JOURNALS: You will be required to keep a journal for this class to practice informal writing, to be collected at mid-semester and near the end of the semester. Some topics for your journal will be assigned (for example you may be asked to respond to a class reading) but most of the time you will be free to write about topics of your own choosing—but please remember that I will be reading it. Do not write anything in your journal that you would not want me to see. Your journal will not be graded for content, only for completion. Journal guidelines will be handed out later.
IN-CLASS WRITING: Please come prepared with a pen and paper each day for in-class
writing. Oftentimes in-class writing assignments are designed to help you get
started on your formal essays. Like your journals, your in-class writing and
minor assignments will not be graded for their content, although failure to
complete such assignments will negatively impact your grade.
WRITING LEADERS: Each student will be responsible for providing one prompt for in-class writing. The leader’s responsibilities for that day include: 1) bringing in a prompt; 2) presenting the prompt to the class; 3) leading a brief discussion of what the class wrote. More info on writing leaders and writing prompts will be provided in class.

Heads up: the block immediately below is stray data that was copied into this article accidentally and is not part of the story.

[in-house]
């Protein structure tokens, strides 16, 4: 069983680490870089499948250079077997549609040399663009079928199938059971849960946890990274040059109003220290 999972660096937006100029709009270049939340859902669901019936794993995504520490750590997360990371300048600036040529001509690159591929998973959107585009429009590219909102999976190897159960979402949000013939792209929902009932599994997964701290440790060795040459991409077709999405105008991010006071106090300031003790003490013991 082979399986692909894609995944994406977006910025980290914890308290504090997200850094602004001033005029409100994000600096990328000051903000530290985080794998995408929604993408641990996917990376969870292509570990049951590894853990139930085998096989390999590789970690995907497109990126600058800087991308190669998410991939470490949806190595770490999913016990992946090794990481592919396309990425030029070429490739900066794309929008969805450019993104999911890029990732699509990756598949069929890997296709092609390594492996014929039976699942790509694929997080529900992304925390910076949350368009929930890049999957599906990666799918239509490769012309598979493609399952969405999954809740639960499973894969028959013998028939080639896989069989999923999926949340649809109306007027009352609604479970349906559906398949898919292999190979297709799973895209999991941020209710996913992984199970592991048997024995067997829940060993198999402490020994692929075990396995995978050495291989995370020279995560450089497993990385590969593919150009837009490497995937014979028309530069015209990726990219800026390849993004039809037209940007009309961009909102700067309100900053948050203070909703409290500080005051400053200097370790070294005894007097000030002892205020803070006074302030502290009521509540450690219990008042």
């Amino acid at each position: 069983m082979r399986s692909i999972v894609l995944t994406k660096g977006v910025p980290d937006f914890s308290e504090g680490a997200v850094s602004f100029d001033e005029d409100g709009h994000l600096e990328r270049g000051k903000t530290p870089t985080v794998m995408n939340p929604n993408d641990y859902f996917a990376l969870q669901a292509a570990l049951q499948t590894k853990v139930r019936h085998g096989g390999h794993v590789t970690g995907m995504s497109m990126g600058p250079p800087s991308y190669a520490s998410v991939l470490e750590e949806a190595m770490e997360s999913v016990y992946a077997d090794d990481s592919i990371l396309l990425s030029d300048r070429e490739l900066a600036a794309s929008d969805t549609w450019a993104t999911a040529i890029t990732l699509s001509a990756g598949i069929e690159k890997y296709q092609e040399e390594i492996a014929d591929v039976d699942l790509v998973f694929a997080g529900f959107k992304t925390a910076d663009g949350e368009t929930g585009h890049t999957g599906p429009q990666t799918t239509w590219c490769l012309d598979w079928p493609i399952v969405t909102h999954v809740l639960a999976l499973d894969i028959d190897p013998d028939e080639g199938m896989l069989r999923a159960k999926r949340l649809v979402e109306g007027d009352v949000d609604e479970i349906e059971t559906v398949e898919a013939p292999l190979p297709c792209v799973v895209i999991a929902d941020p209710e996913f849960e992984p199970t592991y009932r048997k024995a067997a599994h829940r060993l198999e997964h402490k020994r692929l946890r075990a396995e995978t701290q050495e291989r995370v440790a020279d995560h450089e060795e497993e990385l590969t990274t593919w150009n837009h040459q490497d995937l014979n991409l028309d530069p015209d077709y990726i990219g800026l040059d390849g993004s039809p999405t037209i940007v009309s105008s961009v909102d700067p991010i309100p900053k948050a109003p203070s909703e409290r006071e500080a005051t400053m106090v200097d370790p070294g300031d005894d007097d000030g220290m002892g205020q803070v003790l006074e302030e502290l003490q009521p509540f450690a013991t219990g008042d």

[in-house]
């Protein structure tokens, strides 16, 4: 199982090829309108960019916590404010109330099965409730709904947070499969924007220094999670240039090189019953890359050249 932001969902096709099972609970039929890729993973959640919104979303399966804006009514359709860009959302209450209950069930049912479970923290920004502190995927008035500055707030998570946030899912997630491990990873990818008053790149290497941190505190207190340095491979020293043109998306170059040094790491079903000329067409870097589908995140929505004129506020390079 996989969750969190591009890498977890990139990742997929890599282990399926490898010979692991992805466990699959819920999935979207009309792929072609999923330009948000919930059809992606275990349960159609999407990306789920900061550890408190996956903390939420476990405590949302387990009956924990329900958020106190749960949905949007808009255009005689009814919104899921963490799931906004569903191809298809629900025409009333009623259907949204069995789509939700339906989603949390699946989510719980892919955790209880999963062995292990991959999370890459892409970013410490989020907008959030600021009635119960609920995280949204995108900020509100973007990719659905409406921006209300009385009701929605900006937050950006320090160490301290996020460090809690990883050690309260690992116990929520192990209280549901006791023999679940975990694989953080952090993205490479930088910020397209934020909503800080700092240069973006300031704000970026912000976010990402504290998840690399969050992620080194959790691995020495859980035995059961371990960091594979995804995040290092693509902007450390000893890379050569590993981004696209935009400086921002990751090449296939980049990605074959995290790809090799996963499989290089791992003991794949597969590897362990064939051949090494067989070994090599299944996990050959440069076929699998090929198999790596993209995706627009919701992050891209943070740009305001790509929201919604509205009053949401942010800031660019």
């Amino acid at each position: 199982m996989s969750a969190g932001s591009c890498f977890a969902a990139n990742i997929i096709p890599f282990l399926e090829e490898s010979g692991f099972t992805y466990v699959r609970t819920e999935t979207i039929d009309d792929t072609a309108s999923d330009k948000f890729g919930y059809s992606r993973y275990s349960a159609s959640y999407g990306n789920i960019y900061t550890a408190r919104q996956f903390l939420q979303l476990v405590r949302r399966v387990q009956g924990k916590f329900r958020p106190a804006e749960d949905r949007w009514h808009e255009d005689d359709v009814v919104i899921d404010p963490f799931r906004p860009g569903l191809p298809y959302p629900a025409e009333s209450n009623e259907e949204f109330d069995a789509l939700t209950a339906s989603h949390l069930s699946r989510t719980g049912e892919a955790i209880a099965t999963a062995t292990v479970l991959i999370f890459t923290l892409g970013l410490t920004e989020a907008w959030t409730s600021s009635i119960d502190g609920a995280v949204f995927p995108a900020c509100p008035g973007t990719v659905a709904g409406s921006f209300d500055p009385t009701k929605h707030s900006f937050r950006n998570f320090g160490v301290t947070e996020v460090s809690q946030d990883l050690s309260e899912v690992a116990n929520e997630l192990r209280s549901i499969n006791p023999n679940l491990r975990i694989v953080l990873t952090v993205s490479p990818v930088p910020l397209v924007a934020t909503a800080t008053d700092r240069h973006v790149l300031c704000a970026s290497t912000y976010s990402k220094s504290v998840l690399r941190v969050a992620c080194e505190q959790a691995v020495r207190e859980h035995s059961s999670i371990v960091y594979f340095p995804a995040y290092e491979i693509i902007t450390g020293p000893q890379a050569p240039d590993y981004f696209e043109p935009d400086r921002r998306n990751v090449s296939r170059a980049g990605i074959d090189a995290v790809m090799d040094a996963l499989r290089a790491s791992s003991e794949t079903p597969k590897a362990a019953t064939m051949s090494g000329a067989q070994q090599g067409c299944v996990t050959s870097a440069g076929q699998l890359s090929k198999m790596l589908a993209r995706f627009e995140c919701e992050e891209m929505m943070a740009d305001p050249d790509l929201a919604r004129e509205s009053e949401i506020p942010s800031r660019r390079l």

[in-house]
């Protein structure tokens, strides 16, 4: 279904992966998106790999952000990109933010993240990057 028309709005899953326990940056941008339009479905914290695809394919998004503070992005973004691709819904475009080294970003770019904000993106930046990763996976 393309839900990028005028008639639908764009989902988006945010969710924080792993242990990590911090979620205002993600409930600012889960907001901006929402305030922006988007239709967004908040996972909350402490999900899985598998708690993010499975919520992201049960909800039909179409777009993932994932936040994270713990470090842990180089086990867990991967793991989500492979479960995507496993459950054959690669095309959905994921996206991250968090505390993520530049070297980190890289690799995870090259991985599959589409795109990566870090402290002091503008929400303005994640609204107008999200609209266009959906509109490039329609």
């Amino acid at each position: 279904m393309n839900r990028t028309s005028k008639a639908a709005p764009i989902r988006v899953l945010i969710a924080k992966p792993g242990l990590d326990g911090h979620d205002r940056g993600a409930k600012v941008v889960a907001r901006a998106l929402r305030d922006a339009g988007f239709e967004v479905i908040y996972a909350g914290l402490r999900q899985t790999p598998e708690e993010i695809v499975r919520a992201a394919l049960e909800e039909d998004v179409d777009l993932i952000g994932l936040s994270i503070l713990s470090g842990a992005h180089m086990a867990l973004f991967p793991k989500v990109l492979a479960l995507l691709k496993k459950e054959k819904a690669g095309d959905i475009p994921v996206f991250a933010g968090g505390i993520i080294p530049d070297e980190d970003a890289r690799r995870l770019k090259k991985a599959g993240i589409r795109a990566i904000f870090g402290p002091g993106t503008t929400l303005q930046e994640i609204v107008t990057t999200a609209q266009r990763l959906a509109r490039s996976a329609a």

CONFERENCES: You will be required to meet with me at least two times during the semester to discuss your work. At this time classes will be cancelled so we can focus on your work and your individual writing challenges. If you wish, you may schedule a meeting with me at any time during the semester to discuss your work. Missing a scheduled conference is equivalent to one absence. Missing a scheduled conference is also discourteous to your instructor’s time.
ACADEMIC INTEGRITY POLICY: Students are expected to abide by the terms of the student code of academic conduct, available in your undergraduate bulletin or online at http://studentconduct.uncg.edu. I urge you all to examine this material, and consult me with any questions you may have about plagiarism and academic integrity before it becomes an issue. Ignorance of what constitutes plagiarism is not an acceptable excuse for plagiarism. Understand that academic dishonesty of any kind will not be tolerated and can result in a failing grade, and may result in expulsion from UNCG.
RESPECT: This classroom is a writing community. You will all be doing a lot of workshopping and group work with your writing. As such, it is critical that we treat each other with the appropriate level of courtesy and respect. No one should be made to feel unwelcome here. Failure to treat other students with the respect they deserve will severely negatively impact your class participation grade, and severe disruptiveness can result in being dropped from the course.
GRADES: If you are diligent in doing all your required work both in and out
of class, and you put a good effort into your assignments, you will do well
in this course, and you will improve your writing.
50% CLASS PARTICIPATION:
25%: In-Class Writing Assignments, Group Work, Class Discussion,
Quizzes, and Being Prepared. 50 POINTS